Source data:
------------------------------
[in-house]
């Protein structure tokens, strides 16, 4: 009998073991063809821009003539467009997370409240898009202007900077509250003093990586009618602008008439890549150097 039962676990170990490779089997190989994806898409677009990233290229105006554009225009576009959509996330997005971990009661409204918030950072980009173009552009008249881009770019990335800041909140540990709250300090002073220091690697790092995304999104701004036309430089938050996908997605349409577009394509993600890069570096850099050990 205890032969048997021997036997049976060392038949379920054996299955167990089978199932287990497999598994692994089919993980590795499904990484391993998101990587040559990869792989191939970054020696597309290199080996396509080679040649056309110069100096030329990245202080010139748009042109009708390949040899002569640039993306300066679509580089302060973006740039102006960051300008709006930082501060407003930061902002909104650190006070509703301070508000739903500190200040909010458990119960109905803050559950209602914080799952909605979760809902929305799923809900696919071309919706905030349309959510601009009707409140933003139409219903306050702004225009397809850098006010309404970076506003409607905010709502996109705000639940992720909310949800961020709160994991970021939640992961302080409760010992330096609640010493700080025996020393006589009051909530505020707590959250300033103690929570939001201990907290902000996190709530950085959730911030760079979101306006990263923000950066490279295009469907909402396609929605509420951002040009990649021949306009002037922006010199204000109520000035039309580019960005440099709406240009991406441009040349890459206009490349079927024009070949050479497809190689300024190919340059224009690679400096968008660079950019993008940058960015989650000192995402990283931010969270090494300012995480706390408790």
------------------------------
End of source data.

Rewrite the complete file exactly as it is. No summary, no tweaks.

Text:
[in-house]
């Protein structure tokens, strides 16, 4: 009998073991063809821009003539467009997370409240898009202007900077509250003093990586009618602008008439890549150097 039962676990170990490779089997190989994806898409677009990233290229105006554009225009576009959509996330997005971990009661409204918030950072980009173009552009008249881009770019990335800041909140540990709250300090002073220091690697790092995304999104701004036309430089938050996908997605349409577009394509993600890069570096850099050990 205890032969048997021997036997049976060392038949379920054996299955167990089978199932287990497999598994692994089919993980590795499904990484391993998101990587040559990869792989191939970054020696597309290199080996396509080679040649056309110069100096030329990245202080010139748009042109009708390949040899002569640039993306300066679509580089302060973006740039102006960051300008709006930082501060407003930061902002909104650190006070509703301070508000739903500190200040909010458990119960109905803050559950209602914080799952909605979760809902929305799923809900696919071309919706905030349309959510601009009707409140933003139409219903306050702004225009397809850098006010309404970076506003409607905010709502996109705000639940992720909310949800961020709160994991970021939640992961302080409760010992330096609640010493700080025996020393006589009051909530505020707590959250300033103690929570939001201990907290902000996190709530950085959730911030760079979101306006990263923000950066490279295009469907909402396609929605509420951002040009990649021949306009002037922006010199204000109520000035039309580019960005440099709406240009991406441009040349890459206009490349079927024009070949050479497809190689300024190919340059224009690679400096968008660079950019993008940058960015989650000192995402990283931010969270090494300012995480706390408790």